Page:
The details of the financial arrangement between the ball club and the owners of the ball grounds, the Park City Athletic Association, are not known.  Meriden paid "$12 a day rent for their grounds" (BMN 4-12-1886).  Bridgeport may have had a similar deal.


As the Morning News summarized, "All's well that ends well.  Bridgeport is to have a baseball club in the Eastern League for the season of 1886."


Of course, Barnum and his partners in the Bridgeport Horse Railway company were livid.  They spruced up their facilities to entice the Bridgeports back to their territory the following season, but after a few games the players and fans demanded a return to the more luxurious Athletic Park. 




Convinced of the importance of fashion, the team unveiled its third uniform in three years.  The new outfits sported red trousers for home games and blue for the road.  It worked. Bridgeport jumped out to a 9 and 2 lead.  (Or it may have been that five of the players had major league experience, and another five would soon be picked up by big league clubs.) Four players hit over .400.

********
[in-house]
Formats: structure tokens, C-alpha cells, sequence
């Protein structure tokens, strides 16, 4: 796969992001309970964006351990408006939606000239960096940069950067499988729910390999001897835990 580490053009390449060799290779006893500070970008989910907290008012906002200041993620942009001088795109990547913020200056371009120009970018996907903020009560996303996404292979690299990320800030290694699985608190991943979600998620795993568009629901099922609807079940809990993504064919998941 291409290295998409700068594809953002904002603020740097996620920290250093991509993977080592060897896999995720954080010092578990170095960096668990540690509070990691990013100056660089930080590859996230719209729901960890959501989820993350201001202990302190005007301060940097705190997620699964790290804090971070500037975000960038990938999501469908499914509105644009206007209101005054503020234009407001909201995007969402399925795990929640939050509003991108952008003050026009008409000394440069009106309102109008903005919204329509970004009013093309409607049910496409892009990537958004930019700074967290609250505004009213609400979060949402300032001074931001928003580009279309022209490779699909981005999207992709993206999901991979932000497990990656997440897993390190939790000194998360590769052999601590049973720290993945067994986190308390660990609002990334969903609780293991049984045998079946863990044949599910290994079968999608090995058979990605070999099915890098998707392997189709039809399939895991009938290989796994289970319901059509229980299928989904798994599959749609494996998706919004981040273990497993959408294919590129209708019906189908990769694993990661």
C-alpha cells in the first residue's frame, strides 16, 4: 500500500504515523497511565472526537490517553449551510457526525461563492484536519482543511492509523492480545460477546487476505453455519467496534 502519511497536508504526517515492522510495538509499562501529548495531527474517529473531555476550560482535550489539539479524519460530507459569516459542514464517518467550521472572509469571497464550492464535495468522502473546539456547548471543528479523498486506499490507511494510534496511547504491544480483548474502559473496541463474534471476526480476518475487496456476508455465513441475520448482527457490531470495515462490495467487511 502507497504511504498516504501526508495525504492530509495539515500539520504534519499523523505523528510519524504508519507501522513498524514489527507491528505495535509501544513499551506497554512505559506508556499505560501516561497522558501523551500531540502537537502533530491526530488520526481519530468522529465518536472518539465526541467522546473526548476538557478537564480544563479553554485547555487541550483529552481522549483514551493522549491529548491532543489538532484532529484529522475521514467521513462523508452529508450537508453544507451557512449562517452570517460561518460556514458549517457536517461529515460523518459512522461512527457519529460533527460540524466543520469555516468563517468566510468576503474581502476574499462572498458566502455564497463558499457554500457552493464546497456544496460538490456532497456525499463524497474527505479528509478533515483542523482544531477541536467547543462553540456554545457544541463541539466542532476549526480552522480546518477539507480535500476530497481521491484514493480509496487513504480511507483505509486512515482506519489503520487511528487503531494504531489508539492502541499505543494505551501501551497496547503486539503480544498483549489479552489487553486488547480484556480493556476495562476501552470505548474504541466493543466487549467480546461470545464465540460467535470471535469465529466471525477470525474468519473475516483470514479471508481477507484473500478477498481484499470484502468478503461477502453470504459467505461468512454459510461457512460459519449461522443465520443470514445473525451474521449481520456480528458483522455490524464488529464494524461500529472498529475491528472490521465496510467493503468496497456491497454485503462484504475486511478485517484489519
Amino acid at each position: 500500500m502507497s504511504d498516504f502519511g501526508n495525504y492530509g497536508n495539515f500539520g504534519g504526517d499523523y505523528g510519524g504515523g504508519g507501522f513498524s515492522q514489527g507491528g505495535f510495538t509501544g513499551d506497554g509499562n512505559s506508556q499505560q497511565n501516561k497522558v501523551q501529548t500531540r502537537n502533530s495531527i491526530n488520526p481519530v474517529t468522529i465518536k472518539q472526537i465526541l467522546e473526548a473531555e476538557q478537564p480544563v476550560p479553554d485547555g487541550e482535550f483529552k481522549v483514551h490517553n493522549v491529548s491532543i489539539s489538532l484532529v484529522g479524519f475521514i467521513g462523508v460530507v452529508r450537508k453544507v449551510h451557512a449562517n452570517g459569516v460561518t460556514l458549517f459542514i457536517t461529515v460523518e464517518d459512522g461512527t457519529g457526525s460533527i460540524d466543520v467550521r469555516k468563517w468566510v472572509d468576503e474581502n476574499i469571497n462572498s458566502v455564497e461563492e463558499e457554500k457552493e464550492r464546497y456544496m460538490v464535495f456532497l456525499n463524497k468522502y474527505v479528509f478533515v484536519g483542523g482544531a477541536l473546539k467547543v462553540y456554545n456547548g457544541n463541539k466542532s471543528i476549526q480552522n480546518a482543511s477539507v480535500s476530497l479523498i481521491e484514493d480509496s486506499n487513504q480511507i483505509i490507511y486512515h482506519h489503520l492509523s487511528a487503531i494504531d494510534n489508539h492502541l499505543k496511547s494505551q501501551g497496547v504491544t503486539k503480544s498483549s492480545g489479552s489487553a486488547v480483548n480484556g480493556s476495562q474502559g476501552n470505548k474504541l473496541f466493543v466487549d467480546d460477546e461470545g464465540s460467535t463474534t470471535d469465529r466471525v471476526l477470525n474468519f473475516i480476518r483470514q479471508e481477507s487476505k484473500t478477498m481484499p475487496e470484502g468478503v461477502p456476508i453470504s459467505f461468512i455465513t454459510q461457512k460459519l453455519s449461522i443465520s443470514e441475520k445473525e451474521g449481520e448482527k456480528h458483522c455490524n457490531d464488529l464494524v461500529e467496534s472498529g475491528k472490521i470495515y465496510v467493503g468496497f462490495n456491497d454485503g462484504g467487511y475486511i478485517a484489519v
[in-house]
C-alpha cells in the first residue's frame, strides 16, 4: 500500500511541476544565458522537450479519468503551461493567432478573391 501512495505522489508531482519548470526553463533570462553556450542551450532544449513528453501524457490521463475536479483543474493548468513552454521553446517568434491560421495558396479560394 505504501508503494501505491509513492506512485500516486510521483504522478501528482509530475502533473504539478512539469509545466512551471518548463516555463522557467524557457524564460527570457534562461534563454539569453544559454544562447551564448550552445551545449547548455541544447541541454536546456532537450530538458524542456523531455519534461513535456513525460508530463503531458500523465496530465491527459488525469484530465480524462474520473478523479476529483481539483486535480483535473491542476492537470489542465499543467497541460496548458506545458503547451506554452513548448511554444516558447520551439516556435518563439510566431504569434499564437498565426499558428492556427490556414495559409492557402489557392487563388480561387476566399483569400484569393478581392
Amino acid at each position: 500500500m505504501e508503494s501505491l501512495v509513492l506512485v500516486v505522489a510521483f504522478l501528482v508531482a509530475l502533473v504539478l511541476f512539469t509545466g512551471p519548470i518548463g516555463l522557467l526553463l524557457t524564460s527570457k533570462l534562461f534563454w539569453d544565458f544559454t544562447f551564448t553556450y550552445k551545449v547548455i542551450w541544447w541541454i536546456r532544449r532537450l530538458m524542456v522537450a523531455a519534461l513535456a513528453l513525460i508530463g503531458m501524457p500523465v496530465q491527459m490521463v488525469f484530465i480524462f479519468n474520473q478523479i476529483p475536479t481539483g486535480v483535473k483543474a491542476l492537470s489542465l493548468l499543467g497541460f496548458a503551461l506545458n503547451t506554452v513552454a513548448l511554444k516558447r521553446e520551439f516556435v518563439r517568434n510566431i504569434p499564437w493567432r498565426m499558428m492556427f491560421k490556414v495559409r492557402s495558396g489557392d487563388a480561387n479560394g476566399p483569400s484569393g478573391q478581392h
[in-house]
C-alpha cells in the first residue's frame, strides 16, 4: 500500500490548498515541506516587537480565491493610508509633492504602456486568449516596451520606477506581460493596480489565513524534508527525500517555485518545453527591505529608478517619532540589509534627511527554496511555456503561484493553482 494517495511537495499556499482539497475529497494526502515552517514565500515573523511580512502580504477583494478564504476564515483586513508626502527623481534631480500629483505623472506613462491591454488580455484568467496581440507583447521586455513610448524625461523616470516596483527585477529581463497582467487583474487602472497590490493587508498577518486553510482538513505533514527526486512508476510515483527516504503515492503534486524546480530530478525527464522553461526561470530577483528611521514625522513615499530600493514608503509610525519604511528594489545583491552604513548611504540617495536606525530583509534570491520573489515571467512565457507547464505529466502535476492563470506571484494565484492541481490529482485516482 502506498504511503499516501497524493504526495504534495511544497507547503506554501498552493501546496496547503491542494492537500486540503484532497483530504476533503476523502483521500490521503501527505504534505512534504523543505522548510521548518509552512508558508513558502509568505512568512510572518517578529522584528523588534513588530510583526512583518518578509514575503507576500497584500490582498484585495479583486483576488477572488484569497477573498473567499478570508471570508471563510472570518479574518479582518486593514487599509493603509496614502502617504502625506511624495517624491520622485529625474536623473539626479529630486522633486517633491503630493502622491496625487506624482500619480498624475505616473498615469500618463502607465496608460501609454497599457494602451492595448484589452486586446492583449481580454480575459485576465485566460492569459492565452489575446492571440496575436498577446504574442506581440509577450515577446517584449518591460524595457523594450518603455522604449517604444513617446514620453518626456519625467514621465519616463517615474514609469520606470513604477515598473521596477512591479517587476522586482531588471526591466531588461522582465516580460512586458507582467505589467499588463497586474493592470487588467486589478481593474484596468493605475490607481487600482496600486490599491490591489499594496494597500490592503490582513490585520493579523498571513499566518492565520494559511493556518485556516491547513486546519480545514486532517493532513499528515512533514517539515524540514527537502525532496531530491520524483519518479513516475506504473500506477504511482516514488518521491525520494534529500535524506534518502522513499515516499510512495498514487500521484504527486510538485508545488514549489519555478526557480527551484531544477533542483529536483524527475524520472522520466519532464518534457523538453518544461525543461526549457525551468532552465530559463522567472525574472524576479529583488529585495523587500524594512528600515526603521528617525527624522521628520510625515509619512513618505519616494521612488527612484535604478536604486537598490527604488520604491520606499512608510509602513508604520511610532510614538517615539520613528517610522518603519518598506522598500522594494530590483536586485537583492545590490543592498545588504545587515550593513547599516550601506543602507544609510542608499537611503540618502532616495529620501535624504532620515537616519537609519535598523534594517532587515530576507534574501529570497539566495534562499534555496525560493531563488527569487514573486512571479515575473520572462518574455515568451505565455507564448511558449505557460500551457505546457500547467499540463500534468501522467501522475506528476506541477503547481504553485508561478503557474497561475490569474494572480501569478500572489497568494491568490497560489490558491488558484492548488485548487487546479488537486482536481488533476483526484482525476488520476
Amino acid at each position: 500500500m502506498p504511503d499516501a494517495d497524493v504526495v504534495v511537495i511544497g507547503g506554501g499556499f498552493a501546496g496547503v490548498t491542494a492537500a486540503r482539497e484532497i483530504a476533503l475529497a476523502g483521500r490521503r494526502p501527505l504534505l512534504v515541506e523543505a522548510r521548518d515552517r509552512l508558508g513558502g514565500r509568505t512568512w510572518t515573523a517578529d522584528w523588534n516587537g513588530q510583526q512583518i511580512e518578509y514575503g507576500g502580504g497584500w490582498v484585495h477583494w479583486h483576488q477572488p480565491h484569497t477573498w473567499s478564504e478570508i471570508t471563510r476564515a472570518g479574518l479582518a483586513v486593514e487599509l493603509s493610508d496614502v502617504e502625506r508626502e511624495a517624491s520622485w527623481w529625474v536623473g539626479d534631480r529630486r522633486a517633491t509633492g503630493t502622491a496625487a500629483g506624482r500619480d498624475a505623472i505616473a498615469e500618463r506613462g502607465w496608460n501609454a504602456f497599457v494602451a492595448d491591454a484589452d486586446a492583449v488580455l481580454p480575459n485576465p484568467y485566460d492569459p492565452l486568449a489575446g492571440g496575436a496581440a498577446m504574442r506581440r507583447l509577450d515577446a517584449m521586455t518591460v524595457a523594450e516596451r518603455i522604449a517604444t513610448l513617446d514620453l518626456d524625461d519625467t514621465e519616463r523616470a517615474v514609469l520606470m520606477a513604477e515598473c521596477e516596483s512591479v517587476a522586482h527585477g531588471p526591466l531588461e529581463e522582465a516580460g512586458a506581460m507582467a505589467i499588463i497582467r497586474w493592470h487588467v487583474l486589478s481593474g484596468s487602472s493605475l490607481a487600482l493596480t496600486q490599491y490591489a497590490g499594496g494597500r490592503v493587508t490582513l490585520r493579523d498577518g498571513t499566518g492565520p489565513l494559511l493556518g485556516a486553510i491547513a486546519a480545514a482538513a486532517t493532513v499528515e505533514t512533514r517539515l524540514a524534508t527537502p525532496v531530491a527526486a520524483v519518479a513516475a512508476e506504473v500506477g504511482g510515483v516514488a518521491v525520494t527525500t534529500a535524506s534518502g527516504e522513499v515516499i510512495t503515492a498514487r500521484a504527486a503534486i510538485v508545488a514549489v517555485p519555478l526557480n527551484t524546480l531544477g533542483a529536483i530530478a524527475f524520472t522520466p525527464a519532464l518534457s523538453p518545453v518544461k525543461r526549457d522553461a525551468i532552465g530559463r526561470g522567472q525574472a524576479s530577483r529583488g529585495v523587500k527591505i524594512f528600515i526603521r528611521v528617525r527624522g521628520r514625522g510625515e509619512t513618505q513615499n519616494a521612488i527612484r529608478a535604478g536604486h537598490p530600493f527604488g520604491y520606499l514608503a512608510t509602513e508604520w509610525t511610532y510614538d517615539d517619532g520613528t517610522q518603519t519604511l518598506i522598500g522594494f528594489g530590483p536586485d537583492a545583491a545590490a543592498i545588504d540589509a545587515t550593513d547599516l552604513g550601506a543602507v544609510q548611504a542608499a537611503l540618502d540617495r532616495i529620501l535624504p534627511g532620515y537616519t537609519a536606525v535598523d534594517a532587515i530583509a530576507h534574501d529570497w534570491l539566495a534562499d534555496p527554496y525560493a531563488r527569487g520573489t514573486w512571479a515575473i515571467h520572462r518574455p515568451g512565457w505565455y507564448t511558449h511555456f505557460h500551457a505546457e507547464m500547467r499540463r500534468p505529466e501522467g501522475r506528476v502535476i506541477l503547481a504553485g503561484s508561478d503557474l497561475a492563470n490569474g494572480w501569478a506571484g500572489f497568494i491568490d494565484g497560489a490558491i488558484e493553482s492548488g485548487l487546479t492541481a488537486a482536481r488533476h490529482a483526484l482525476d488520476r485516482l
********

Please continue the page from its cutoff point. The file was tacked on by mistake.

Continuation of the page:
On Monday, May 30, in a game against New Haven, a triple play was pulled off by Brown, Wilson, McGuirk, and Shannon.   On June 24, Cox made a superb catch and was "compelled to doff his cap twice in response to the applause." They're cookin' now.
But on July 4, Bridgeport played its last professional game of the season.  With more than fifty games played, the team was in first place with a .686 winning percentage.  Actually, they were too good.  They so outclassed their rivals that fans lost interest.  The club disbanded, sold off its best players to Oshkosh for $4400, and paid back investors $20.50 on each $25 investment.


Springfield had gone belly up on May 22, leaving only five teams in the league.  (Eight is ideal; six is the minimum workable number.) So the Bridgeport owners did not feel the league would remain viable.  They were right. New Haven folded on or about July 22; Hartford on August 2.  That was the ball game.  With only two teams left, Danbury and Waterbury, the Eastern League disbanded. 



The Sporting News